Every year Jews celebrate Purim. It is a remembrance of the events that took place in the book of Esther. The Jews remember they were saved from annihilation. Samuel Wells encourages us to remember in his commentary on Esther part of the Brazos Theological Commentary on the Bible. In this two part review, the other being Daniel, in the same commentary volume by George Sumner, remembrance and living in exile will be explored.
The book of Esther is one that has no mention of God. But it is in the Hebrew and Christian canon, nonetheless. Samuel Wells illuminates the book of Esther wonderfully. He argues the book of Esther has great elements of horror and humor, a tension in this journey as a Christian. He proposes Esther typologically to Jesus’ future salvation of the whole world. The book of Esther is a challenge to the church in how to balance its impact on the culture—it is neither a compliance with nor an outright refusal, but a faithful balance. Esther is a Jew in the Persian culture. She incorporates Persian influence without denouncing her Jewish identity. This is the tension the Christian lives in, in all parts of the world. We are in exile, but we also are American, European, part of the nations we live in.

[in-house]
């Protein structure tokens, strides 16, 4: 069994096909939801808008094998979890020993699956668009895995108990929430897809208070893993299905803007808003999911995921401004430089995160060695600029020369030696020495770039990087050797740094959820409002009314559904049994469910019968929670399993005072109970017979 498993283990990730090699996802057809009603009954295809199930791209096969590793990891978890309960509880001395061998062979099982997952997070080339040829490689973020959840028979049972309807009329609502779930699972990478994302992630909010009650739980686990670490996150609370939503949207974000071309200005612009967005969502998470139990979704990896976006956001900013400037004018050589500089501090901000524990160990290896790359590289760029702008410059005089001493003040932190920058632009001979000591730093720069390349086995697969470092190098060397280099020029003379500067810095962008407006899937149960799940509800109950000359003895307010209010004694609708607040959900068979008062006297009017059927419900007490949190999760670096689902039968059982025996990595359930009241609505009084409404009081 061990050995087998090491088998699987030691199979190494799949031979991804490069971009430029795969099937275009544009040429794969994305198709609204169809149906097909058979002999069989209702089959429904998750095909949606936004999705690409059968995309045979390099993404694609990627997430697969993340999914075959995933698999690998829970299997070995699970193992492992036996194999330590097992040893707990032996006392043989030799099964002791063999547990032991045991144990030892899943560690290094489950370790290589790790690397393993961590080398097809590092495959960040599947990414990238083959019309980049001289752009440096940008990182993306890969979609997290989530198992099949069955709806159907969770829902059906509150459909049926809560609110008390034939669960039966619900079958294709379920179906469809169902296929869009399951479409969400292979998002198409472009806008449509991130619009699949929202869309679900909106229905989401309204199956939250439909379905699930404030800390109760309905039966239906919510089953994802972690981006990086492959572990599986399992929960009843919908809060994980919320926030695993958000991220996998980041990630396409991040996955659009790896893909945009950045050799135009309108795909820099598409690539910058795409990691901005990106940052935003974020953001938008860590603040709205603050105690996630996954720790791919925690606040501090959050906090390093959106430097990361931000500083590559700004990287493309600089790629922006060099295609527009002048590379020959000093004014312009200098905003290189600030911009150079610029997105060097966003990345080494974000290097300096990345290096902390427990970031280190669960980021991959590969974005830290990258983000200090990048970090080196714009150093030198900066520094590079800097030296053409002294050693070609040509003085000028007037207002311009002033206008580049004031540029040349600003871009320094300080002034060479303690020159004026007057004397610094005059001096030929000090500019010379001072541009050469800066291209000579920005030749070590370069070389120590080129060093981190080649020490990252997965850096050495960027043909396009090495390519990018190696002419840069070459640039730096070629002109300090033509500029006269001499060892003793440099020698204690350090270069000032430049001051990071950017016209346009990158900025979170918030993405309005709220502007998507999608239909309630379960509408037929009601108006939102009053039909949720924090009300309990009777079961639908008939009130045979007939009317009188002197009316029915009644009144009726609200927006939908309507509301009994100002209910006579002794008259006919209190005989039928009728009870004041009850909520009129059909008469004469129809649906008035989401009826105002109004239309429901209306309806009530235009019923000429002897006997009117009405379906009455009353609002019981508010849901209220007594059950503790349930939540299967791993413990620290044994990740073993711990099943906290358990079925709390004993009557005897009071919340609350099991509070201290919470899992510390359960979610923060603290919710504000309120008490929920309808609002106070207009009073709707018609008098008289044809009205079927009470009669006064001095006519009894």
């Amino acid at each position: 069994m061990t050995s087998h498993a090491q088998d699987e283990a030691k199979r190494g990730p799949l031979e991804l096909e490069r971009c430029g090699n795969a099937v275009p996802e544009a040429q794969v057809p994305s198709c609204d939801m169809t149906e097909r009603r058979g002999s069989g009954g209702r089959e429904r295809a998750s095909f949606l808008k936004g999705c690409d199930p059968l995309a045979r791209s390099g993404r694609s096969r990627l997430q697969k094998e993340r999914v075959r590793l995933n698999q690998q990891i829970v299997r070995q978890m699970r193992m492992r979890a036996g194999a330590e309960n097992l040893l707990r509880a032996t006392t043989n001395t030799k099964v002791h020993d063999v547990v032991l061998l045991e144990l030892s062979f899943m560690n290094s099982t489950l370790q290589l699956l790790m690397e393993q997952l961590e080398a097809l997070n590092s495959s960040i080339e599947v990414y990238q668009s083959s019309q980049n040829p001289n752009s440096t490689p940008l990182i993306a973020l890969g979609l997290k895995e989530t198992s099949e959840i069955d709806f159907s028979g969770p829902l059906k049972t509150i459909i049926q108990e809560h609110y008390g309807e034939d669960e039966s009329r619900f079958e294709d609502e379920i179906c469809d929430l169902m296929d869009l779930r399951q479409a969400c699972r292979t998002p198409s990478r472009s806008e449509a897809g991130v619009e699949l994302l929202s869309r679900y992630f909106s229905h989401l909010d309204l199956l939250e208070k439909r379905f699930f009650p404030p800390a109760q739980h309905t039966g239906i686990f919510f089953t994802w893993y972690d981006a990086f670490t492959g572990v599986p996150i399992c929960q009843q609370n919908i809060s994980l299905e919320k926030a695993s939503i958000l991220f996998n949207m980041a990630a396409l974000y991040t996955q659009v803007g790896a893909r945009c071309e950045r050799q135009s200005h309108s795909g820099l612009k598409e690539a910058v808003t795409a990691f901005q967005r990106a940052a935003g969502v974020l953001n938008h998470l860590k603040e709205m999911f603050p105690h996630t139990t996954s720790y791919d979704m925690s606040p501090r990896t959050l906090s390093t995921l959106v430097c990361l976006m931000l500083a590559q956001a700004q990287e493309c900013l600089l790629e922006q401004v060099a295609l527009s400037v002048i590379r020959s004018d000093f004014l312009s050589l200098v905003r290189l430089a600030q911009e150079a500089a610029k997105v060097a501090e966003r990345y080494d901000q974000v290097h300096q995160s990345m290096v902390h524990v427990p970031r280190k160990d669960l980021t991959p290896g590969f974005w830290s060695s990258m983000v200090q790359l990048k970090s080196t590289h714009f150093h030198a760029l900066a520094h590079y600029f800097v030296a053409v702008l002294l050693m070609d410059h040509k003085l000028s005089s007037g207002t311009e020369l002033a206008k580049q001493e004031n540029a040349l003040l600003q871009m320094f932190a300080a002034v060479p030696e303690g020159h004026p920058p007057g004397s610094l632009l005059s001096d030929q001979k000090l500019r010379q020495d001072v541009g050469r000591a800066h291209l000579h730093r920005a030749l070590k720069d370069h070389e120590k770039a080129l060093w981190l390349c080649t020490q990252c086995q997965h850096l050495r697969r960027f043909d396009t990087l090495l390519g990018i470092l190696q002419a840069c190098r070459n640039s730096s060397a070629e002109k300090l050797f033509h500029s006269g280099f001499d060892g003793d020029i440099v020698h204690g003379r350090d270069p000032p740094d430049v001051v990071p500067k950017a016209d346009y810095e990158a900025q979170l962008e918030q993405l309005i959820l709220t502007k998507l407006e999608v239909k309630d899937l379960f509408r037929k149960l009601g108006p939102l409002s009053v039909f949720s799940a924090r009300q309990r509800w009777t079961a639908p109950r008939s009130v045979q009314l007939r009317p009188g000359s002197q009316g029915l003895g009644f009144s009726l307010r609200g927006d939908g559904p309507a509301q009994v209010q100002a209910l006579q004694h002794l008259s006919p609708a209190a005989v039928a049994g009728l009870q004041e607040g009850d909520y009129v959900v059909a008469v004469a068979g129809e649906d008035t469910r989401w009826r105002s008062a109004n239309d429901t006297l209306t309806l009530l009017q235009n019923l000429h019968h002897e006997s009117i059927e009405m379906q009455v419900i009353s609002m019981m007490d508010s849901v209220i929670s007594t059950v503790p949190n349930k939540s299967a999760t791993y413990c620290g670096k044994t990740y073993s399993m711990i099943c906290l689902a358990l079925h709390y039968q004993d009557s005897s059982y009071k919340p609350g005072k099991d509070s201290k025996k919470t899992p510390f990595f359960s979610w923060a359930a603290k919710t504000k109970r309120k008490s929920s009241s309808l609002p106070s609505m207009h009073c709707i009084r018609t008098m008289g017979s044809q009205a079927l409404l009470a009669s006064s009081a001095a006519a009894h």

Esther presents the question of what do we do in great danger in a kingdom that passes ridiculous and ever-changing (upon a whim) policies of life and death, excess and pride. Esther poses the question of what does one do when it seems God is silent. Esther uses her beauty, her Jewishness, herself to persuade a king to stop a massacre from happening that he barely remembers signing over the decree to Haman. Our human folly, distraction and indifference are written all over the pages describing the Persian Empire. But Esther and Mordecai’s steadfastness and loyalty to their people is the contrast in the story. What is the Christian to do when facing great opposition and destruction? Be as cunning as the snake and as gentle as the dove. And let the King bring the opposition, the enemy to justice with pleading.
Samuel Wells also brings the book of Esther into a liturgical perspective. He reminds us, as the Jews do, to remember, record, repeat, read, and relish. In the same way, we Christians are to remember that the Eucharistic celebration is that of a fearsome edict being overturned. If Haman’s decree was not overturned, it would have meant no Christianity. Wells encourages us to remember the great thanksgiving goes back to Jewish history. We remember what took place, we read what was recorded, we repeat the celebration, instead of overly elaborate Persian feasts, great celebrations with the communion of saints in the kingdom of God. Wells encourages us to learn from the example of the Jews—we are saved from great peril.